Ball State Graduate School Blog

Where will graduate school take you?

Master’s in Emerging Media draws from many disciplines

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Ball State University’s new master’s program in Emerging Media Design & Development is a graduate degree designed for the 21st century; it draws students from diverse backgrounds into a holistic learning environment in Year 1 and provides hands-on experience in the Applied Research and Creative Projects labs in Year 2.

The Center for Emerging Media Design & Development aims to advance students’ creative problem solving skills and develop a graduate-level workforce with practical experience in storytelling, applied research, and development in digital strategic communication design. The Center has forged partnerships with Circle of Blue, Professor Garfield and the Indianapolis Symphony Orchestra to provide students with real-world experience. The program has both on-campus and online information sessions coming up for those interested in learning more.

We asked a couple students in the program to find out more about who they are and what they’re hoping to gain from this program. Here’s what they said.


Aiste Manfredini

Aiste was born in Klaipeda, Lithuania, and raised in the greater Chicago area. She earned her bachelor’s degree in magazine media from Ball State. During her time as an undergrad, she became involved with Global Brigades, an international nonprofit that assists communities in meeting their health and economic goals. As a sophomore, Aiste founded a Ball State chapter of Global Brigades and led the organization as chair. She has a passion for sustainability and is particularly interested in learning about sustainable design and social entrepreneurship. When she’s not studying, in class or working at her graduate assistantship in the Unified Media Lab, she enjoys cooking, traveling and practicing yoga.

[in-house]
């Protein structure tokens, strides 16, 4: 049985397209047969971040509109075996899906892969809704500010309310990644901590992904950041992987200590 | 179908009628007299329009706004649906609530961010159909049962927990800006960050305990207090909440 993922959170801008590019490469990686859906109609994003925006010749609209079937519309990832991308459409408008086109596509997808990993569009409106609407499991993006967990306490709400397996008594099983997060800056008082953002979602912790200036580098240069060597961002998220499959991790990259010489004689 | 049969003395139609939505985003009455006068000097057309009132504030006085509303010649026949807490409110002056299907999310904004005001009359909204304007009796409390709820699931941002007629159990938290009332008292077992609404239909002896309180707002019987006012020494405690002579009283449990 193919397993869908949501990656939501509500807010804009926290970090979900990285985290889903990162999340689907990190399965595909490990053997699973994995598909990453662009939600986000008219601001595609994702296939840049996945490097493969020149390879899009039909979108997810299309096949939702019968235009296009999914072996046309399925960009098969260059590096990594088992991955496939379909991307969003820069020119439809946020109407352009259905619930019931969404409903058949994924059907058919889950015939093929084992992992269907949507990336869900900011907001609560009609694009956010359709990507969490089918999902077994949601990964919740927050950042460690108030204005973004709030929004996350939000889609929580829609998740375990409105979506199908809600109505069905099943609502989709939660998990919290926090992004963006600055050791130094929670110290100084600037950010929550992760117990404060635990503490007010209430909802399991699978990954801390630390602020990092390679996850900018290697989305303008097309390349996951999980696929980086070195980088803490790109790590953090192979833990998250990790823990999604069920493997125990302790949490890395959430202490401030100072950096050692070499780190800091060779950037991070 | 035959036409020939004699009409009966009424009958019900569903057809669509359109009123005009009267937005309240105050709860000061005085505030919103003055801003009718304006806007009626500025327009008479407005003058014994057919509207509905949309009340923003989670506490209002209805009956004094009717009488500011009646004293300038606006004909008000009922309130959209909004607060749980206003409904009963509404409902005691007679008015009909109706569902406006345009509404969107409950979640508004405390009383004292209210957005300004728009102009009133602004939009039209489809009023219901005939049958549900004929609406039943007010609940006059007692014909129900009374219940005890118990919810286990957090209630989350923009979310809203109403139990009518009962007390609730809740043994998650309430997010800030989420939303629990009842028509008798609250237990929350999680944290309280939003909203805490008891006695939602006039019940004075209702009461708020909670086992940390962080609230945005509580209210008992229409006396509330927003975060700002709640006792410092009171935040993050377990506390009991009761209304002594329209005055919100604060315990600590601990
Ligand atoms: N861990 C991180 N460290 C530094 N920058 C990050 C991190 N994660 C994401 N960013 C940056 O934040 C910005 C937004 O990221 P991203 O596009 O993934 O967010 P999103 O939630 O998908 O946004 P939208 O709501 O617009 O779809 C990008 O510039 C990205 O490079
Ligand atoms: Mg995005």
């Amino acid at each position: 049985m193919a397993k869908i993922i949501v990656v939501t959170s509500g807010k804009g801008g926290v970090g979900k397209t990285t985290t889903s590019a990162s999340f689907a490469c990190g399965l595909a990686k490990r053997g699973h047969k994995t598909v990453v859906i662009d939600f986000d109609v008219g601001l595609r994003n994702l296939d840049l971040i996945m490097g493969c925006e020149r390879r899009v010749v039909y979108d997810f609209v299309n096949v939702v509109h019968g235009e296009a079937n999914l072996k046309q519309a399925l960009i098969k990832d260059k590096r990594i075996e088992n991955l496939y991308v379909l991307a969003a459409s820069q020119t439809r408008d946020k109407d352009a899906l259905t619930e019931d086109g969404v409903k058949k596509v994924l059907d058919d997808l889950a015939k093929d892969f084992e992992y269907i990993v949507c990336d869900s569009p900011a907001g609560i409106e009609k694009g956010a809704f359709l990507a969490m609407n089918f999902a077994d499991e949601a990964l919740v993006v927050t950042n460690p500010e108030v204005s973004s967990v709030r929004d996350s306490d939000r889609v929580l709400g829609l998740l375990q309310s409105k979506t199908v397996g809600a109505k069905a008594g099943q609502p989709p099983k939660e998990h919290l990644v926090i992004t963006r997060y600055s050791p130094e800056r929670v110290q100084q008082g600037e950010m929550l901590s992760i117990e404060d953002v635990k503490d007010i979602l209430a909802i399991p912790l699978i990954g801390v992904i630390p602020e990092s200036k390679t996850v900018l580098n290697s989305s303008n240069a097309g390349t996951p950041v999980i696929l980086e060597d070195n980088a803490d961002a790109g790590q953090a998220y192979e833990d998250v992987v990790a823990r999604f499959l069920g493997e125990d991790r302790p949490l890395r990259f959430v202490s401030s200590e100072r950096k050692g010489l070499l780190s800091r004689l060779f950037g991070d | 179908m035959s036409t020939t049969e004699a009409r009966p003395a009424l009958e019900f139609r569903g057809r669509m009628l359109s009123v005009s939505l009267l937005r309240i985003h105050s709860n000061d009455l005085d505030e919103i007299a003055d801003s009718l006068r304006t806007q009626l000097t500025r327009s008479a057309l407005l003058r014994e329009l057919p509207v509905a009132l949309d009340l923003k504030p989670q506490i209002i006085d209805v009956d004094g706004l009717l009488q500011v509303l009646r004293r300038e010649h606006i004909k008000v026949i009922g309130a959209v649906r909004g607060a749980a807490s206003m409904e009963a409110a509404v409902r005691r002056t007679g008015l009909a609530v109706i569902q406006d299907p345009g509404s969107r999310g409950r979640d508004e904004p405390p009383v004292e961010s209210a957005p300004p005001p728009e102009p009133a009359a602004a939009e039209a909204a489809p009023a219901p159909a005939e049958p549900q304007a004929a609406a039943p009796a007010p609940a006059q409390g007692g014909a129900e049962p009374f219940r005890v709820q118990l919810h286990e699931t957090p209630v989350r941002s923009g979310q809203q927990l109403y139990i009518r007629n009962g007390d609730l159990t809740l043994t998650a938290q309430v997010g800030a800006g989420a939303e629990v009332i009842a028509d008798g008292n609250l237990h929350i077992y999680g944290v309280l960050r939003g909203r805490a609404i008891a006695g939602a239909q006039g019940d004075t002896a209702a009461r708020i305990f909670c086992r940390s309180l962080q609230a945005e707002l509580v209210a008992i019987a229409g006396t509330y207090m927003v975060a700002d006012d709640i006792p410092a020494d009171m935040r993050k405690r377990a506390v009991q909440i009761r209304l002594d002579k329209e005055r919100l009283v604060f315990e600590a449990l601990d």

Why EMDD at Ball State?

I chose EMDD because I wanted to learn how to combine my passion for storytelling and social activism to solve the world’s biggest problems.

How are you applying your skills in the program?

Throughout my undergraduate experience I developed skills in longform storytelling and news reporting, team management and leadership. Since I started studying EMDD, I’ve applied and developed these skills to lead and organize project teams and create digital and physical experiences that engage people with an important story.

How do you hope to apply what you’re learning in EMDD in your future career?

I hope to apply the skills I learn from EMDD to organizations in the social and environmental sector. I want to help organizations tell their big story and create projects that engage and motivate their audience to take action. Someday I would love to start a social enterprise.

What has been the most challenging part of the program/graduate school so far?

The first semester of graduate school was stressful for me because of the transition from an undergraduate-level workload to a graduate-level workload. Big difference! In the beginning, the EMDD program was challenging because there was a lot of uncertainty when it came to creating and developing new projects. Our professors didn’t tell project teams what to create; we were challenged to figure it out for ourselves.

How did you spend your winter break?

I spent a lot of time reading for pleasure, visiting family and catching up on sleep.

What has been your favorite grad school class so far? Why?

My favorite class so far has been Interactive Media Design and Development. Students have been assigned to collaborate with various project partners to develop a working system using design thinking and transmedia storytelling. My project team and I are collaborating with Circle of Blue, an online source that reports on global water issues, to build an engagement project that focuses on the value of water. This collaborative project experience has been challenging and a lot of fun.